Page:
Workplace Wisdom

Why Should I Listen to You?

In response to my short series The Listening Post, multiple readers wanted to know why they should bother to listen to someone who demonstrates poor listening techniques themselves.

Why should I listen to someone who doesn’t listen to me?

It’s amazing, isn’t it, how much of life doesn’t seem to be reciprocal or balanced, the way we might like it to be. You help, but you don’t get help back. You respect and attend to someone else’s needs, yet you don’t seem to get either respect or attention in return.

When your efforts appear to fall on stony, inhospitable ground, should you withdraw them? Should you try to be wonderful to someone else instead? Or should you work to analyze the unfeeling monster’s behavior?

Environment isn’t the issue. Whether in the workplace, at home, or in some third space — if we think we’ve been neglected in some way, we tend to defend and protect ourselves according to our natural fight-or-flight reactions. Some people exhibit extreme attention-seeking behaviors, either verbal or physical, trying to grab the floor at a meeting or family dinner or asking third parties to intervene on our behalf. Others might withdraw, or even implode while waiting resentfully until the object of their attention finally notices and responds.

Let me suggest four basic reasons — and four motivations — to listen to someone who doesn’t listen to you, with countless variations, depending on your particular relationship and immediate circumstance.

  • Structural: The imperatives for listening may be explicit organizational rules, as in the military, or unwritten, tribal customs, but they’re always based on power, obligation, and the requirements of hierarchy. Your personal obligations may be contingent on your position and level of authority.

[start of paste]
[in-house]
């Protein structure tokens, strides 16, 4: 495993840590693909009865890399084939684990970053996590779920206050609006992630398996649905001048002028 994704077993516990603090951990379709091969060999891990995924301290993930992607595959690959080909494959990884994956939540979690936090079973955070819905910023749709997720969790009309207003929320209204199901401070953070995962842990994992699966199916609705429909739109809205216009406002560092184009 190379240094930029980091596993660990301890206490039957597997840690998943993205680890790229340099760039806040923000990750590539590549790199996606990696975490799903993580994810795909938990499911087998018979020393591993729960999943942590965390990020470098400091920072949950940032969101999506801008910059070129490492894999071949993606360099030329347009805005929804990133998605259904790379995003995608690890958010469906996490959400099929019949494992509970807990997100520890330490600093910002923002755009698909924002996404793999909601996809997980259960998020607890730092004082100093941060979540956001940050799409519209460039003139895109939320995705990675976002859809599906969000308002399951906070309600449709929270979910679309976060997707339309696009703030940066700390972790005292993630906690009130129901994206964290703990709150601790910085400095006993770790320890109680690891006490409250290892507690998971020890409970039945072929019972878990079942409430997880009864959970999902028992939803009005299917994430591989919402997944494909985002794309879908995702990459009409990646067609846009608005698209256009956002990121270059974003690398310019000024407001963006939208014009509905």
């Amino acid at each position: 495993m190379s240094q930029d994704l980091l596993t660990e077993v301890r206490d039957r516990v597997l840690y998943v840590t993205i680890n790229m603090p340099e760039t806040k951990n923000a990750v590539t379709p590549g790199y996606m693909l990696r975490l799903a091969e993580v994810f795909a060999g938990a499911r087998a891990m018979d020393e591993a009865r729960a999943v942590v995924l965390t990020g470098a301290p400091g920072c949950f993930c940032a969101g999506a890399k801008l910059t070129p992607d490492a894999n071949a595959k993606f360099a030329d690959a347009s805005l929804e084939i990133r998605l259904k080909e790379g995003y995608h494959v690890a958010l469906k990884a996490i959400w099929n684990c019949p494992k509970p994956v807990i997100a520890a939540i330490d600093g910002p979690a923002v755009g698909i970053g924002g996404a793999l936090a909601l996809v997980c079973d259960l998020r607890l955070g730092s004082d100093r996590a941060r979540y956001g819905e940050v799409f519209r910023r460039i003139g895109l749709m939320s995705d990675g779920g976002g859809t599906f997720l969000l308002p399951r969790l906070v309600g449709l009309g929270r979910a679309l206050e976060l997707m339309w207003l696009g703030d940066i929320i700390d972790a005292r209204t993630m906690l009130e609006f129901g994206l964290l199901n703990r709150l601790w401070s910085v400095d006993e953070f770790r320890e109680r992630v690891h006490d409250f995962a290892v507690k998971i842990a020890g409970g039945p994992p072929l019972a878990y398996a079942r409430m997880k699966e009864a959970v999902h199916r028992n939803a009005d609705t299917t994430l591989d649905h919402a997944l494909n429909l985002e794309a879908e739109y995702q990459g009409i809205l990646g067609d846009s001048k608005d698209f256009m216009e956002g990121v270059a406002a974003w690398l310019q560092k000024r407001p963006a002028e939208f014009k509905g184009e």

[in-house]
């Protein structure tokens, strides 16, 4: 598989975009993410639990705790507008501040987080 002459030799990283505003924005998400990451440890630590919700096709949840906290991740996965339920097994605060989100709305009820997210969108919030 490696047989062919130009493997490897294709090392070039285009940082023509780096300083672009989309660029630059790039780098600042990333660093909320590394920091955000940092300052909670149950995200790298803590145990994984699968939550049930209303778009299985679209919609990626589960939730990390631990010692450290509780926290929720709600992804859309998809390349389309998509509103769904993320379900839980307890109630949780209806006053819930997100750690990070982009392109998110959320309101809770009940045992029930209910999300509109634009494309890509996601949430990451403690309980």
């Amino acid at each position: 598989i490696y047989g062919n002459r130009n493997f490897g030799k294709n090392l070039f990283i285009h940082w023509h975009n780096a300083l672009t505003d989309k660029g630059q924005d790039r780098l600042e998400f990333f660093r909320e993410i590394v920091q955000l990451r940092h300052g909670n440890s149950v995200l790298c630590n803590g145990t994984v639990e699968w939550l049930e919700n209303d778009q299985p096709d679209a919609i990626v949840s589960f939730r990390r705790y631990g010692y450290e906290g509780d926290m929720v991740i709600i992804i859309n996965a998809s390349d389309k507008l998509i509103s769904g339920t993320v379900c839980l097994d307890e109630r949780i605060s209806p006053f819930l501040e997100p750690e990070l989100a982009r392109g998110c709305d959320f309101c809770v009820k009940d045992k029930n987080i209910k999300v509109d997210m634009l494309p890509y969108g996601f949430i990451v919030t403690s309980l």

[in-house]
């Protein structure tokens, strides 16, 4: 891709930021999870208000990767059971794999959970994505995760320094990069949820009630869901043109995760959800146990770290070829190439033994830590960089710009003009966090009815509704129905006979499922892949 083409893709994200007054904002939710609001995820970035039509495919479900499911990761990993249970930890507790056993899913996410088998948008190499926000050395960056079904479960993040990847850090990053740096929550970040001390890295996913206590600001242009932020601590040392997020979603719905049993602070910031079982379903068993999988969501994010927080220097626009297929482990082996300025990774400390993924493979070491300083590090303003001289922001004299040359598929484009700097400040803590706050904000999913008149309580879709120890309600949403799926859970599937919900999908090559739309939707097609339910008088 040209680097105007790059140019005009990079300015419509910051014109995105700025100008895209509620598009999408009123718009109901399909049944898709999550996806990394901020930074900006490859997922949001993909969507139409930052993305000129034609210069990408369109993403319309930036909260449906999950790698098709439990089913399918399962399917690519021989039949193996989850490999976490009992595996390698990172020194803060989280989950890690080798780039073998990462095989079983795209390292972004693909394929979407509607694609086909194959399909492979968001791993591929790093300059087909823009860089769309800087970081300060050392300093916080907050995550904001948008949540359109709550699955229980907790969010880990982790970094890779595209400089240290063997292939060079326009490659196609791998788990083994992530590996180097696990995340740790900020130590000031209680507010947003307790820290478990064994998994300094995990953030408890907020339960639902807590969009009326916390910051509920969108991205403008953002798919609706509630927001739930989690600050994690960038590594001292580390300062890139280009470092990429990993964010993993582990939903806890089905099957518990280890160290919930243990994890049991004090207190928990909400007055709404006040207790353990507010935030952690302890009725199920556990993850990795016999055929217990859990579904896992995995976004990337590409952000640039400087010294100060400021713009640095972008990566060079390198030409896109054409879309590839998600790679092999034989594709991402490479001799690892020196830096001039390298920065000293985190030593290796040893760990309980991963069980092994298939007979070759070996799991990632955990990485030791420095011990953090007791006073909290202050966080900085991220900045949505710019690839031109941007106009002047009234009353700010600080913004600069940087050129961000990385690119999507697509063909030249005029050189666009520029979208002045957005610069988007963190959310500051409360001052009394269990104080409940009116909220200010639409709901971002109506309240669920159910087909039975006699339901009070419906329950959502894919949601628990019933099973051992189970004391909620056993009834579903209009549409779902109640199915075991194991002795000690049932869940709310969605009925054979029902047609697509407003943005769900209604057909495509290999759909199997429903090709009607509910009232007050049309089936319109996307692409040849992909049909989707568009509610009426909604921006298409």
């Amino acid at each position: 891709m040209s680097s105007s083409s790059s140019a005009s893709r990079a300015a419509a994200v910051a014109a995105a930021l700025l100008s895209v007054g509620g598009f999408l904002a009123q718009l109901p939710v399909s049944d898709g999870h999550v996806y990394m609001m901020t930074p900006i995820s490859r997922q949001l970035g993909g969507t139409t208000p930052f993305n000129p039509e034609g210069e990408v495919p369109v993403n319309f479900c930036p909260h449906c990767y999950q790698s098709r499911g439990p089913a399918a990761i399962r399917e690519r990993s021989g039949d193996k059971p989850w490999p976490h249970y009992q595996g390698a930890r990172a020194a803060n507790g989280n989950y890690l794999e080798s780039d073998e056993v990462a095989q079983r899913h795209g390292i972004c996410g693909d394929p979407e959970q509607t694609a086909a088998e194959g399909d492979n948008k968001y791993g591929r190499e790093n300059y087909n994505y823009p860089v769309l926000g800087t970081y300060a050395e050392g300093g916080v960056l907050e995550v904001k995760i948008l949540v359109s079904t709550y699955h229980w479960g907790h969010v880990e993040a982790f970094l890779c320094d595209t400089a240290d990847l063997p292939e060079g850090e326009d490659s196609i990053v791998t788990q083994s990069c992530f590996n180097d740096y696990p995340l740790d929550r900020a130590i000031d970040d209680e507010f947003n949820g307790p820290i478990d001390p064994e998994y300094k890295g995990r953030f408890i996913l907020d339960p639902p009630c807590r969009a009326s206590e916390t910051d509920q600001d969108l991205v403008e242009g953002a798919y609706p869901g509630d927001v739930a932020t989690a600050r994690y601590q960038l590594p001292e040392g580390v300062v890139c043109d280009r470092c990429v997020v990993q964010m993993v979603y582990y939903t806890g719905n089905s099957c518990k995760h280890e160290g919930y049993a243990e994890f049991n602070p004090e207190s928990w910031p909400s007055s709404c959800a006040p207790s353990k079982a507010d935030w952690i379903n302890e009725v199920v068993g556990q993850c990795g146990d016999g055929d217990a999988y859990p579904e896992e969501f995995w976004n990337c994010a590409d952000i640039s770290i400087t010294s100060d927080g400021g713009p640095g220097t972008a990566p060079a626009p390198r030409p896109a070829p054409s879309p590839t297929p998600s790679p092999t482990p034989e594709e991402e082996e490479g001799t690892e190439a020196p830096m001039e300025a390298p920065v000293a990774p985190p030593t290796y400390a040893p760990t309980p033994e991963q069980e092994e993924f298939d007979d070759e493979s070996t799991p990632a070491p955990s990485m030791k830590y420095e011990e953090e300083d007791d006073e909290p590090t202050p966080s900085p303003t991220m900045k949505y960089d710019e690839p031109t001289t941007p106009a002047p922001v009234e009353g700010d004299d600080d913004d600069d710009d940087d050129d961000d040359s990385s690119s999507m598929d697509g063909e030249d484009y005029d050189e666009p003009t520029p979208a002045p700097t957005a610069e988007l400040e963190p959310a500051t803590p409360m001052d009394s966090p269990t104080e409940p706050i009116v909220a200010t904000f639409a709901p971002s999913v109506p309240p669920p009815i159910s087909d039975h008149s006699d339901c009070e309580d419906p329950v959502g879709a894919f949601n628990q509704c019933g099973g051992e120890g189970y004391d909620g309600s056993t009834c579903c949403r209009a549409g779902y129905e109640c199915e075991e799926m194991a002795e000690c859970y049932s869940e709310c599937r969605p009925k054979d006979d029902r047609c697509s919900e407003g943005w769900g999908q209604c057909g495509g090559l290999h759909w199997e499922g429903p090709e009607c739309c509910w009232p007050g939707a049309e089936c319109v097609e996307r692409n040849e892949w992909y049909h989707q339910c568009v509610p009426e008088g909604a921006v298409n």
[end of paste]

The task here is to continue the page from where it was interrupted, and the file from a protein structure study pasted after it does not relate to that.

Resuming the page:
• Moral: You’re sure that listening is the right thing to do even when it’s unpleasant or aggravating — or you would if you were in the speaker’s position! I can’t expect Xerxes to listen to me if I’m not willing to listen to him. For example: I’ll listen to Xerxes, and maybe down the road someone will listen to me when I need attention. Xerxes really needs me to listen — even if he can’t return the favor. If you believe in anything like Karma, you’re working in this category.
  • Pragmatic: You believe there’s a value to listening that goes beyond your immediate relationship — like modeling good behavior so others will learn your techniques and use them. (Hope for eventual reciprocity falls under this category even if hope is not necessarily pragmatic.) Another pragmatic reason is that you may not be able to get Xerxes’s attention at all if you haven’t learned enough about him to understand how to appeal to him. Give to get. Behaving pragmatically can be hard work, but it demonstrates faith in the perfectibility of humankind.
  • Curiosity: In some ways, this is the best motivation of all. That’s because even if the power structure falls away, or you realize you may never get anything back for your efforts; and even if you’ve got absolutely nothing to prove or demonstrate to anyone else; you can still explore what’s going on, finding out what makes Xerxes tick or whether there’s anything you can learn from this situation that will help you succeed anywhere else. All you have to do is start your thoughts with “I wonder why/how/what…” and stay open to the answers. You can always feel curious, even when you’ve run out of reasons to feel respectful, loving, or kind.

Onward and upward,

LK

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